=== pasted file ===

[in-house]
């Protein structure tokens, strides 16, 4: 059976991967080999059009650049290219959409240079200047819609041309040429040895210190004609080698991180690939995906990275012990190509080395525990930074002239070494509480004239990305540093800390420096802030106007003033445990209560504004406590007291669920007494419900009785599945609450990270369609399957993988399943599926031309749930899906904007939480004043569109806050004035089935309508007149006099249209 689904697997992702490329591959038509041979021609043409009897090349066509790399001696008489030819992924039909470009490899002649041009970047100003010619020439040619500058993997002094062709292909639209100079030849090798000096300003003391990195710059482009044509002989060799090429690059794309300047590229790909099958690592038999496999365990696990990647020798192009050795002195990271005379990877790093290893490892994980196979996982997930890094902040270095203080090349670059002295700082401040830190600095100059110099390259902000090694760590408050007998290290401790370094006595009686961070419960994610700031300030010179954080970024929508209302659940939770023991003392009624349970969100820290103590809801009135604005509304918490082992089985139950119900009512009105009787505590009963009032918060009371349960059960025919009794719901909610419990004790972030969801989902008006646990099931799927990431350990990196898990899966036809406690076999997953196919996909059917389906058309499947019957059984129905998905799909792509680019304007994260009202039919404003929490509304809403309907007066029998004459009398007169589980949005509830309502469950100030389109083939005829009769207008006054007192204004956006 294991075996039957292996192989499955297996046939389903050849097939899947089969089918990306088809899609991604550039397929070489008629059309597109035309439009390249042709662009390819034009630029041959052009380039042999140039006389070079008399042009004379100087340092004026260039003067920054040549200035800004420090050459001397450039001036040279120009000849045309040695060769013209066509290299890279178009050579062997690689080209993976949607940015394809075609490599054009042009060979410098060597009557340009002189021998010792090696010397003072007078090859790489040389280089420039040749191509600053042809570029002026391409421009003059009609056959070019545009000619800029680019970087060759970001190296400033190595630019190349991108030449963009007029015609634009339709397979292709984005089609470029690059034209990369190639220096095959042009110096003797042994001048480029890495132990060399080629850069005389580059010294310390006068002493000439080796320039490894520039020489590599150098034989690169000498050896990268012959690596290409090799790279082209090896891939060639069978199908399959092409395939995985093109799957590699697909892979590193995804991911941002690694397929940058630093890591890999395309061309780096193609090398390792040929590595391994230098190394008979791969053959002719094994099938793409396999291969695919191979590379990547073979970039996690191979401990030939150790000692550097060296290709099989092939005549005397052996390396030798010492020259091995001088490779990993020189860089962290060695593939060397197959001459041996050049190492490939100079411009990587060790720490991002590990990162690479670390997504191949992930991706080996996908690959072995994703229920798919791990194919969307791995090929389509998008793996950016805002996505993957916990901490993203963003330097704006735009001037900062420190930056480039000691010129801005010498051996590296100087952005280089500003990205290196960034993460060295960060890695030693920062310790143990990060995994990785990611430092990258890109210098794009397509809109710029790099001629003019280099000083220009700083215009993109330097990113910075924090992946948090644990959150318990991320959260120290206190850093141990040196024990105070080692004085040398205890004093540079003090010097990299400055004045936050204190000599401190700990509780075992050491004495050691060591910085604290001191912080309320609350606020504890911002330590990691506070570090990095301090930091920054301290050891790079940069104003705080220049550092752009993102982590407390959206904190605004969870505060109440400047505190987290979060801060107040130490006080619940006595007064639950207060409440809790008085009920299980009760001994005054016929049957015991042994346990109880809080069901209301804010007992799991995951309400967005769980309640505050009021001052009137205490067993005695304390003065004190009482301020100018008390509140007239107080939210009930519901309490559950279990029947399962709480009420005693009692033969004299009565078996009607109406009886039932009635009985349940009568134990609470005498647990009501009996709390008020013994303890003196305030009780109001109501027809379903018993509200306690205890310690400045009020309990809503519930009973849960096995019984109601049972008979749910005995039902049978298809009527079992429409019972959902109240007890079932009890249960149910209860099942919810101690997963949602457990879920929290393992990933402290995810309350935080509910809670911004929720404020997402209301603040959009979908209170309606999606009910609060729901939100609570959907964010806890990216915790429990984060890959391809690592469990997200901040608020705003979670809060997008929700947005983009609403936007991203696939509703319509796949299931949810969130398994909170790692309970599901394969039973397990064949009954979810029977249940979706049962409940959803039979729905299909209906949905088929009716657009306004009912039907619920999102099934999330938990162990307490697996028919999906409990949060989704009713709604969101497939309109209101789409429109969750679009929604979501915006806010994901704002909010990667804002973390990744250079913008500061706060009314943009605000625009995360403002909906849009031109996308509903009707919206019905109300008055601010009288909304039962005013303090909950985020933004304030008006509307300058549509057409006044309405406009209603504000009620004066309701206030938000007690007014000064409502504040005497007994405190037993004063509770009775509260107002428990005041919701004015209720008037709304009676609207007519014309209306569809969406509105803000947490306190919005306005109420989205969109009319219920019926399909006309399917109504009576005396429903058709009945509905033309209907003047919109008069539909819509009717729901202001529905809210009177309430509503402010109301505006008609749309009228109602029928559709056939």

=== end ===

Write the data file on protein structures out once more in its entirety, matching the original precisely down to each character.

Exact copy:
[in-house]
């Protein structure tokens, strides 16, 4: 059976991967080999059009650049290219959409240079200047819609041309040429040895210190004609080698991180690939995906990275012990190509080395525990930074002239070494509480004239990305540093800390420096802030106007003033445990209560504004406590007291669920007494419900009785599945609450990270369609399957993988399943599926031309749930899906904007939480004043569109806050004035089935309508007149006099249209 689904697997992702490329591959038509041979021609043409009897090349066509790399001696008489030819992924039909470009490899002649041009970047100003010619020439040619500058993997002094062709292909639209100079030849090798000096300003003391990195710059482009044509002989060799090429690059794309300047590229790909099958690592038999496999365990696990990647020798192009050795002195990271005379990877790093290893490892994980196979996982997930890094902040270095203080090349670059002295700082401040830190600095100059110099390259902000090694760590408050007998290290401790370094006595009686961070419960994610700031300030010179954080970024929508209302659940939770023991003392009624349970969100820290103590809801009135604005509304918490082992089985139950119900009512009105009787505590009963009032918060009371349960059960025919009794719901909610419990004790972030969801989902008006646990099931799927990431350990990196898990899966036809406690076999997953196919996909059917389906058309499947019957059984129905998905799909792509680019304007994260009202039919404003929490509304809403309907007066029998004459009398007169589980949005509830309502469950100030389109083939005829009769207008006054007192204004956006 294991075996039957292996192989499955297996046939389903050849097939899947089969089918990306088809899609991604550039397929070489008629059309597109035309439009390249042709662009390819034009630029041959052009380039042999140039006389070079008399042009004379100087340092004026260039003067920054040549200035800004420090050459001397450039001036040279120009000849045309040695060769013209066509290299890279178009050579062997690689080209993976949607940015394809075609490599054009042009060979410098060597009557340009002189021998010792090696010397003072007078090859790489040389280089420039040749191509600053042809570029002026391409421009003059009609056959070019545009000619800029680019970087060759970001190296400033190595630019190349991108030449963009007029015609634009339709397979292709984005089609470029690059034209990369190639220096095959042009110096003797042994001048480029890495132990060399080629850069005389580059010294310390006068002493000439080796320039490894520039020489590599150098034989690169000498050896990268012959690596290409090799790279082209090896891939060639069978199908399959092409395939995985093109799957590699697909892979590193995804991911941002690694397929940058630093890591890999395309061309780096193609090398390792040929590595391994230098190394008979791969053959002719094994099938793409396999291969695919191979590379990547073979970039996690191979401990030939150790000692550097060296290709099989092939005549005397052996390396030798010492020259091995001088490779990993020189860089962290060695593939060397197959001459041996050049190492490939100079411009990587060790720490991002590990990162690479670390997504191949992930991706080996996908690959072995994703229920798919791990194919969307791995090929389509998008793996950016805002996505993957916990901490993203963003330097704006735009001037900062420190930056480039000691010129801005010498051996590296100087952005280089500003990205290196960034993460060295960060890695030693920062310790143990990060995994990785990611430092990258890109210098794009397509809109710029790099001629003019280099000083220009700083215009993109330097990113910075924090992946948090644990959150318990991320959260120290206190850093141990040196024990105070080692004085040398205890004093540079003090010097990299400055004045936050204190000599401190700990509780075992050491004495050691060591910085604290001191912080309320609350606020504890911002330590990691506070570090990095301090930091920054301290050891790079940069104003705080220049550092752009993102982590407390959206904190605004969870505060109440400047505190987290979060801060107040130490006080619940006595007064639950207060409440809790008085009920299980009760001994005054016929049957015991042994346990109880809080069901209301804010007992799991995951309400967005769980309640505050009021001052009137205490067993005695304390003065004190009482301020100018008390509140007239107080939210009930519901309490559950279990029947399962709480009420005693009692033969004299009565078996009607109406009886039932009635009985349940009568134990609470005498647990009501009996709390008020013994303890003196305030009780109001109501027809379903018993509200306690205890310690400045009020309990809503519930009973849960096995019984109601049972008979749910005995039902049978298809009527079992429409019972959902109240007890079932009890249960149910209860099942919810101690997963949602457990879920929290393992990933402290995810309350935080509910809670911004929720404020997402209301603040959009979908209170309606999606009910609060729901939100609570959907964010806890990216915790429990984060890959391809690592469990997200901040608020705003979670809060997008929700947005983009609403936007991203696939509703319509796949299931949810969130398994909170790692309970599901394969039973397990064949009954979810029977249940979706049962409940959803039979729905299909209906949905088929009716657009306004009912039907619920999102099934999330938990162990307490697996028919999906409990949060989704009713709604969101497939309109209101789409429109969750679009929604979501915006806010994901704002909010990667804002973390990744250079913008500061706060009314943009605000625009995360403002909906849009031109996308509903009707919206019905109300008055601010009288909304039962005013303090909950985020933004304030008006509307300058549509057409006044309405406009209603504000009620004066309701206030938000007690007014000064409502504040005497007994405190037993004063509770009775509260107002428990005041919701004015209720008037709304009676609207007519014309209306569809969406509105803000947490306190919005306005109420989205969109009319219920019926399909006309399917109504009576005396429903058709009945509905033309209907003047919109008069539909819509009717729901202001529905809210009177309430509503402010109301505006008609749309009228109602029928559709056939």